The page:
The Elusive White Ghost

When I go on my short walks after work I don’t carry my binoculars or any other birding gear.  I do what Ted Eubanks would describe as “bare-naked” birding.  The point of these short walks is for exercise and to get in shape for longer weekend walks.  Don’t get me wrong, I still watch the sky and listen to the birds, I just don’t bird at the usual slower pace.

So Wednesday I’m walking down the Greenway Trail in Franklin at a good clip when I hear what sounds like the call of a distant Barred Owl.  At 5:45 in the afternoon?  I have heard many Barred Owls in the afternoon so it doesn’t strike me as real odd.  Sorta odd, but not unusual.  As I proceed the call is much closer and I’m sure it is the call of a closer dove, not a distant owl.  But what throws me off is the call is not that of a Mourning Dove.  It sounds like the call of the Eurasian Collared-Dove.  But that can’t be since Eurasian Collared-Doves don’t exist in Johnson County.

Eurasian Collared-Dove - Fort Lauderdale, FL - October 2013

Eurasian Collared-Dove – Fort Lauderdale, FL – October 2013

When I moved here last year I made out my initial list of birds I should see in Johnson County.  I included Eurasian Collared-Dove in the second set of birds. Birds I should see that might take a little work.  I figured that since Illinois had Eurasian Collared-Doves in every town with a grain elevator, and even most towns without elevators, I shouldn’t have a problem finding them in semi-rural Johnson County. Not so.  After a few months of hanging out at grain elevators and not seeing any, I went back and checked the status and distribution charts and maps.

From Birds of North America Online

From Birds of North America Online

And what I found is that Eurasian Collared-Doves are basically not in Indiana.  Which completely stunned me since they are all over Illinois, less than a 100 miles away.  I know they are scattered around Indiana but aren’t widespread.  And I eventually saw them last year in Indiana in towns far from Johnson County.

So you can see my surprise when walking along I heard what sounded like a Eurasian Collared-Dove.  After twisting my neck around 18 directions I finally found the bird on a power line, not a telephone line but a power line.  So it is pretty far up.  The bird looks whiter and bulkier than a Mourning Dove.  The tail looks square and dark on the underside.  But I am “bare-naked” birding and even with my new glasses I’m not 100% sure since a Eurasian Collared-Dove shouldn’t be here.  The bird eventually flies and I walk on home rethinking this “bare-naked” birding.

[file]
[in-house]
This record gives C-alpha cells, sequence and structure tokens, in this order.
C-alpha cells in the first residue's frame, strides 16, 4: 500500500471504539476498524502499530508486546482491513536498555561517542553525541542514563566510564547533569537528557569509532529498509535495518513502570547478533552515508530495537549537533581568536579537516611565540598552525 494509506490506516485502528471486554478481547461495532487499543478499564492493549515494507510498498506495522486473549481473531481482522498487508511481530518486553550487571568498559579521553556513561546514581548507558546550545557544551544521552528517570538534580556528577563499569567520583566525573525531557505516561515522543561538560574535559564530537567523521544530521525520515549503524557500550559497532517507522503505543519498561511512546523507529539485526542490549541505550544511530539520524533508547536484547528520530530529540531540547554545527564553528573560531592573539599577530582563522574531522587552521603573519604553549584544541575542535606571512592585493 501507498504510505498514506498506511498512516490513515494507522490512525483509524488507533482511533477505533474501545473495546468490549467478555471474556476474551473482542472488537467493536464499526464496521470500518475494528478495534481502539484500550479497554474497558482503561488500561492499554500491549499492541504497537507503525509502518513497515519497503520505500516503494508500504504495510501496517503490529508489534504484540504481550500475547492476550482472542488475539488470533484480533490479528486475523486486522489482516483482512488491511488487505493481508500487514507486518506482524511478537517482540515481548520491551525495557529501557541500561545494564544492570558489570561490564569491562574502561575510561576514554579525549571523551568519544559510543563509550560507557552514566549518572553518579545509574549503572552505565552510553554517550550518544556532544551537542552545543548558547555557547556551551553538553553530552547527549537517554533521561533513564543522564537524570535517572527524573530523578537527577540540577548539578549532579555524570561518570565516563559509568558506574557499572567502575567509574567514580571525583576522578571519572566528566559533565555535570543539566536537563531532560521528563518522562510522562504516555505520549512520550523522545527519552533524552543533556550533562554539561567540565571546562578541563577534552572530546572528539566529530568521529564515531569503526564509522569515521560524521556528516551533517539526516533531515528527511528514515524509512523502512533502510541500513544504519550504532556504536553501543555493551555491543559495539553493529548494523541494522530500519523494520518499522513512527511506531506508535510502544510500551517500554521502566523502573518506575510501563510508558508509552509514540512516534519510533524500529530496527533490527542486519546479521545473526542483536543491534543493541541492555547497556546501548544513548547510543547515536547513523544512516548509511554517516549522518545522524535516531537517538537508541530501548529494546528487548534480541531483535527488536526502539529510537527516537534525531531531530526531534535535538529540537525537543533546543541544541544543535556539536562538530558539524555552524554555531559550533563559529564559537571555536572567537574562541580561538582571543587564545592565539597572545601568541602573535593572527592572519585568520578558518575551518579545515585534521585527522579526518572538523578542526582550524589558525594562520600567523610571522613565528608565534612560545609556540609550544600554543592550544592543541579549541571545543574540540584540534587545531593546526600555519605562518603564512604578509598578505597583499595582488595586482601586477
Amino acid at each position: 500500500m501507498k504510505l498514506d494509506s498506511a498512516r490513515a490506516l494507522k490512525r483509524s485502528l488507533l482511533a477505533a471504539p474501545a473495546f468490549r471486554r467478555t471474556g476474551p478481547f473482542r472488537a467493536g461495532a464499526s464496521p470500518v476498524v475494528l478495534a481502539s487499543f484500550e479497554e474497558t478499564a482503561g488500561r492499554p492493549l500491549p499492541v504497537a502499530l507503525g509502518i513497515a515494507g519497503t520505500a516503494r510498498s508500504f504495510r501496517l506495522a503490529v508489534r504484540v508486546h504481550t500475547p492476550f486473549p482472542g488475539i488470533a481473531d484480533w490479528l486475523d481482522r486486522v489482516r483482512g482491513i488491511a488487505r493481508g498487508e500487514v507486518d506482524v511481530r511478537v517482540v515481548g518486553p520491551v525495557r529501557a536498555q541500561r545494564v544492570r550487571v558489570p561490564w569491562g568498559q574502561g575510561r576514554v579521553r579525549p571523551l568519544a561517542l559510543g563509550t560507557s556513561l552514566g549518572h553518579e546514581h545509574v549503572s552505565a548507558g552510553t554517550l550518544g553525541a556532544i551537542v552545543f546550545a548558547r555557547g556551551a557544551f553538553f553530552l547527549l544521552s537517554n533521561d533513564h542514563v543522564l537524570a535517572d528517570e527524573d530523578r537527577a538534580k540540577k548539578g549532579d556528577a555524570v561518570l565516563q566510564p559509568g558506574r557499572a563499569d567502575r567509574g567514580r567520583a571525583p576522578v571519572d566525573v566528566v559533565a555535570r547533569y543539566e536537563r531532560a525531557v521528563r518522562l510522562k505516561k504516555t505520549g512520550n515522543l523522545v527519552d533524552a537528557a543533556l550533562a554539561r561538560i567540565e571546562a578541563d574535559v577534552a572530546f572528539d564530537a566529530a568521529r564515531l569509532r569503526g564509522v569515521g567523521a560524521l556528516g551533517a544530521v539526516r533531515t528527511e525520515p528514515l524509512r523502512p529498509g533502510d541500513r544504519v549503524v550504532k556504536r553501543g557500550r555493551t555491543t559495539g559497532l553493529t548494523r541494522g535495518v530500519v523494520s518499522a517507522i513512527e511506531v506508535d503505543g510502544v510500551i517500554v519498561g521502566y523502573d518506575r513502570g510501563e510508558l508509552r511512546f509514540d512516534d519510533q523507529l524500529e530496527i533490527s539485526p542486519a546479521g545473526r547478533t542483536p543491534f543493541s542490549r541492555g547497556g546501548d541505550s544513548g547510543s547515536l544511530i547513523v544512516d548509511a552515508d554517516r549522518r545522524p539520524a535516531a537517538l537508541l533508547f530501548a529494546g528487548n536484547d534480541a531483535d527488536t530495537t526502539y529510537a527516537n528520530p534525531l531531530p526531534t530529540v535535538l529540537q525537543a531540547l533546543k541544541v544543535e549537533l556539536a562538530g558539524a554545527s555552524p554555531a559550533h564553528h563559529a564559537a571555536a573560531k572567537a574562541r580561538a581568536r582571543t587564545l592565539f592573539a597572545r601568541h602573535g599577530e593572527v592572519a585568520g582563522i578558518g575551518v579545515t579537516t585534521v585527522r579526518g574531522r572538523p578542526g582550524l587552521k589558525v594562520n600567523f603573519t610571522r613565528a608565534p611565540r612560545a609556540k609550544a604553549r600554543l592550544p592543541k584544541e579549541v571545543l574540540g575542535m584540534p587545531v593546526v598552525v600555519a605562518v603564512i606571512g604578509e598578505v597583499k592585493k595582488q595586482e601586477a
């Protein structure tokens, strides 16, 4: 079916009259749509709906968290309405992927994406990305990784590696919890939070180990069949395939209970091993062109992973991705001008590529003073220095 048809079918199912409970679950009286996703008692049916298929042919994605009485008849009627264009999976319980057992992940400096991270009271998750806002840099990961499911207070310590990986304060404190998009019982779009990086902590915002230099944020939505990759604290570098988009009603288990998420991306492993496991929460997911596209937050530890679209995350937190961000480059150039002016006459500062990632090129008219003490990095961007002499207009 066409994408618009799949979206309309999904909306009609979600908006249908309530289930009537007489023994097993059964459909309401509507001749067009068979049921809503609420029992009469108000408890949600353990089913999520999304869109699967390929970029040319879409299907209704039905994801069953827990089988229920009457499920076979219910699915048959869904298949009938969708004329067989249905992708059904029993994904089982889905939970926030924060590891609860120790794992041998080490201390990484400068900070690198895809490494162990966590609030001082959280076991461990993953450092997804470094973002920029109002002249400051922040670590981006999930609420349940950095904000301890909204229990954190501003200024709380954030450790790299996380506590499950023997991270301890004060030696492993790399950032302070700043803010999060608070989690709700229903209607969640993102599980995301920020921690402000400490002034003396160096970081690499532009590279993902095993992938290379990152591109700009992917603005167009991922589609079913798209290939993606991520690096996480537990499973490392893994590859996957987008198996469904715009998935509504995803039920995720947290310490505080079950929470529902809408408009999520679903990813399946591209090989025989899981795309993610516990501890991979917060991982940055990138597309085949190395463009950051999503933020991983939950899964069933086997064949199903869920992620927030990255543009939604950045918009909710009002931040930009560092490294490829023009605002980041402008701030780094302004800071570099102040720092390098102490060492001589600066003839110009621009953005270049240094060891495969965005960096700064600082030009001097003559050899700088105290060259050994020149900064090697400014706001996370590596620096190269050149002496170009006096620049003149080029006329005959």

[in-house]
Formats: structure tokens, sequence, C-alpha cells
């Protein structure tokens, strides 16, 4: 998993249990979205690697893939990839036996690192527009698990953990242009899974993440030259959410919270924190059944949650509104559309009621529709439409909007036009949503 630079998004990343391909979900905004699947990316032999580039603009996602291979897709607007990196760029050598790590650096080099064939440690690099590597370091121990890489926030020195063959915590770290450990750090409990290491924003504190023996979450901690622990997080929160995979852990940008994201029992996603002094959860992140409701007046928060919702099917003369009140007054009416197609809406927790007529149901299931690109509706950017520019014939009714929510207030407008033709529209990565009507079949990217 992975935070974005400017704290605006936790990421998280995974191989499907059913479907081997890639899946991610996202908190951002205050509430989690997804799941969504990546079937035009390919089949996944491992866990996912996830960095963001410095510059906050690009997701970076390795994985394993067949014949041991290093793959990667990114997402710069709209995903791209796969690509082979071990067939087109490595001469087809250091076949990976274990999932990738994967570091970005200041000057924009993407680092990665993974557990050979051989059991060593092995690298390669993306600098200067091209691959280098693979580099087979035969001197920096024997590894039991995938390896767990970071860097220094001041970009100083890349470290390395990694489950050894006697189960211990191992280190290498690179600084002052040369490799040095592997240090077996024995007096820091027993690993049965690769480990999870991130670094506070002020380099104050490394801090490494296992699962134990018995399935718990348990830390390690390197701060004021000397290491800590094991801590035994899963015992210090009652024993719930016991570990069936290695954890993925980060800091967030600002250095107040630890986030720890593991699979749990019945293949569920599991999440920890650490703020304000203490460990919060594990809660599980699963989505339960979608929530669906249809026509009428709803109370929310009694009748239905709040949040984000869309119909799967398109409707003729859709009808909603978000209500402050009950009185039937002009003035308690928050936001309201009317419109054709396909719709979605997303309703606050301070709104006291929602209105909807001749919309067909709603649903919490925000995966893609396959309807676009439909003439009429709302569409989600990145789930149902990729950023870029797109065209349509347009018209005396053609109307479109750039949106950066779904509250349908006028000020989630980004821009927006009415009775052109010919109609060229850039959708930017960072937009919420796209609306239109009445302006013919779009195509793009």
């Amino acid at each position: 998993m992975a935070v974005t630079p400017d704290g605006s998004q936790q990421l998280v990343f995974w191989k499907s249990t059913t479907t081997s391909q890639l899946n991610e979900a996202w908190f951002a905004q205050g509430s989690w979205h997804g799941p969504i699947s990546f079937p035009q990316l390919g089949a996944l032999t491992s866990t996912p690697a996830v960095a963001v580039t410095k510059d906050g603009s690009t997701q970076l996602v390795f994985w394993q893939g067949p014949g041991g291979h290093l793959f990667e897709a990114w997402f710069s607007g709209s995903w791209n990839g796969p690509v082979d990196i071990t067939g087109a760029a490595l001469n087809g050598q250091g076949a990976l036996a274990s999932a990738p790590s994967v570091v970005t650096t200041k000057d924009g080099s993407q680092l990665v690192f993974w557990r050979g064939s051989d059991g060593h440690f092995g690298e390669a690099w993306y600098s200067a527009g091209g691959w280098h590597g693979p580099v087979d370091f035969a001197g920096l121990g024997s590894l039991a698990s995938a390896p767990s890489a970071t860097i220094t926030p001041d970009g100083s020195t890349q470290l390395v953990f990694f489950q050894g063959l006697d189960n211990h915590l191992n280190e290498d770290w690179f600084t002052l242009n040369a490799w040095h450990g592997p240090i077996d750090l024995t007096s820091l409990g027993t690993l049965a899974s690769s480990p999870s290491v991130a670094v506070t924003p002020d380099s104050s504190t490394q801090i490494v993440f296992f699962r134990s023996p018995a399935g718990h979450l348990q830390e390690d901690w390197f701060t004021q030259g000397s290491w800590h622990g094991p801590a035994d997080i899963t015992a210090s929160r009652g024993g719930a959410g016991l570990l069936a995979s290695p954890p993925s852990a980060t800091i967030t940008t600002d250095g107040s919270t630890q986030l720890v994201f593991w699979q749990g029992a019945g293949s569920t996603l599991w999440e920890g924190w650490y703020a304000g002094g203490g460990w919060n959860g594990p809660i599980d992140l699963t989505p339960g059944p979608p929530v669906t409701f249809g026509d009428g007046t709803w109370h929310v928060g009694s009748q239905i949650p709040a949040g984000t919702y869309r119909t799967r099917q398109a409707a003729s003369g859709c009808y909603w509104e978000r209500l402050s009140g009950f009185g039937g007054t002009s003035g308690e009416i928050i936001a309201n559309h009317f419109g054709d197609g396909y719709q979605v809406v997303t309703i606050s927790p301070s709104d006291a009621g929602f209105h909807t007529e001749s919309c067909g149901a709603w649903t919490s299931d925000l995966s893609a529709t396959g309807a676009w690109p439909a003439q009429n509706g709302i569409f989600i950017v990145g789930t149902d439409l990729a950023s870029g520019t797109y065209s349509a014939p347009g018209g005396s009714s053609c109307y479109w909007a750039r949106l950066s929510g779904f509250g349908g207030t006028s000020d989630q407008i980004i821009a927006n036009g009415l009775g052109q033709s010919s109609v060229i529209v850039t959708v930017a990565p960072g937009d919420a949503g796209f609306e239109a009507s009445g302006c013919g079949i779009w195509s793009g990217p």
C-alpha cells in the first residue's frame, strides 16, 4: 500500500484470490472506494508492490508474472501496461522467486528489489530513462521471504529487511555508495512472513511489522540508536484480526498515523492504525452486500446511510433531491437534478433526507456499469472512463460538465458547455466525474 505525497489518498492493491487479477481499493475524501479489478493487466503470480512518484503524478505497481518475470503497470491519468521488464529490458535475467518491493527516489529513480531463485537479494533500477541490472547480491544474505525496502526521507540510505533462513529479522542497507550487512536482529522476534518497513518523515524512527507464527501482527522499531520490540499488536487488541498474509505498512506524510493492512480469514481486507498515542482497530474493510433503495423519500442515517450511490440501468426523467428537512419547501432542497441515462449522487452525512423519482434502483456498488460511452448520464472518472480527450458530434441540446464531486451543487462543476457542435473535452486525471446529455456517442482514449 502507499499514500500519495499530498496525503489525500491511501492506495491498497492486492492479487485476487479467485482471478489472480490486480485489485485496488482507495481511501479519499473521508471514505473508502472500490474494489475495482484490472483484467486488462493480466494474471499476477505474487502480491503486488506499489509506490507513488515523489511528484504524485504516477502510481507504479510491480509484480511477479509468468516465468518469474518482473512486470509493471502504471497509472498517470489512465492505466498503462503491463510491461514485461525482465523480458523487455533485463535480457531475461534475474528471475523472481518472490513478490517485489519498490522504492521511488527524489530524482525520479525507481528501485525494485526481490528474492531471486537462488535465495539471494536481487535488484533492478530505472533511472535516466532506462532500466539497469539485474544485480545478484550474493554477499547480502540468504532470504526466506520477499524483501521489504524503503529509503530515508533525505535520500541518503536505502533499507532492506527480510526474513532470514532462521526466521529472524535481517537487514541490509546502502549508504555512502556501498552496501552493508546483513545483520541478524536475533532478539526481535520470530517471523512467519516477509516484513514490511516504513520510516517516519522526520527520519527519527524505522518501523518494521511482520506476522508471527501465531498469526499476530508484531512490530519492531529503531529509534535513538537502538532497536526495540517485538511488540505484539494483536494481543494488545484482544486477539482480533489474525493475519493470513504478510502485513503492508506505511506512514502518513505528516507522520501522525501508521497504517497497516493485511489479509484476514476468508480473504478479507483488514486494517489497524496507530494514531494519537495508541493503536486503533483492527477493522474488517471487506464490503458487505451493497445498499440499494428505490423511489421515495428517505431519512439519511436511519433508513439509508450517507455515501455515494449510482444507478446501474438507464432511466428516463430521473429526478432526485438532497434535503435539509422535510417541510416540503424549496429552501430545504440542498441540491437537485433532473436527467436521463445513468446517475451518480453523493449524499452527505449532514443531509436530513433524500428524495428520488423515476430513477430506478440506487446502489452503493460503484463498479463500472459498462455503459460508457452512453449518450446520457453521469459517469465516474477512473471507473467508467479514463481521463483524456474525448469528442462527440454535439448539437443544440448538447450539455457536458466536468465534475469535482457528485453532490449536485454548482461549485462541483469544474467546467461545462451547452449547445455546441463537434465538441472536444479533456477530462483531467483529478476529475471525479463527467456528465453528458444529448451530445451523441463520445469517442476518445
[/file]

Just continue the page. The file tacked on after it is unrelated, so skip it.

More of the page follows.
Thursday I have rethought “bare-naked” birding and stick my binoculars in my coat pocket, just in case.  I don’t figure on a Eurasian Collared-Dove but you never know what my turn up.  No camera though, I don’t want to be that bogged down.  So I am walking the same path and who should be at the same spot?

Eurasian Collared-Dove on the Greenway Trail.  Photo taken on phone through binocs.  03/13/14

Eurasian Collared-Dove on the Greenway Trail. Photo taken on phone through binoculars. 03/13/14

That’s right, the Eurasian Collared-Dove. And in the same spot.  I really hadn’t expected that.  So I make the ID through my binoculars and take the above ID photo through my phone and binoculars.   Phone and Binocular picture taking is something I need to practice since I only got one decent photo.

The sighting of the Eurasian Collared-Dove has really got me thinking why they aren’t in Indiana or the NE part of the country.  If anyone has an idea I would like to hear it.  I checked all my sources with no answer.  So I will probably write a post on some of my thoughts.

 

This entry was posted in Birding and Exercise, Johnson/Marion County. Bookmark the permalink.

2 Responses to The Elusive White Ghost

  1. cestma says:

    I’ve wondered about their distribution a lot since for most of the country they’ve proved to be a most successful invasive. I know there are some few seen regularly in south MI but that’s exceptional as far as I know.

    All I can think of is that the present boundary limits indicate a place where perhaps the balance tips for some reason in favor of a similar bird…Perhaps something–Mourning Doves–still manages to out-compete them there.

    Or is it the approximate boundary of the infamous Alberta clipper?

    • BobC says:

      Yes, it is strange to me why they haven’t invaded Indiana and Ohio since both states aren’t that different from Illinois. Or as you point out Southern Michigan. I had looked at a few climate maps but none matched up with their distribution. Only thing close was a Photovoltaic Solar Map but I looked at a map of Alberta Clippers and it’s close also. So you might be correct on that. I’ll have to do more digging on the topic.

Leave a Reply

Your email address will not be published. Required fields are marked *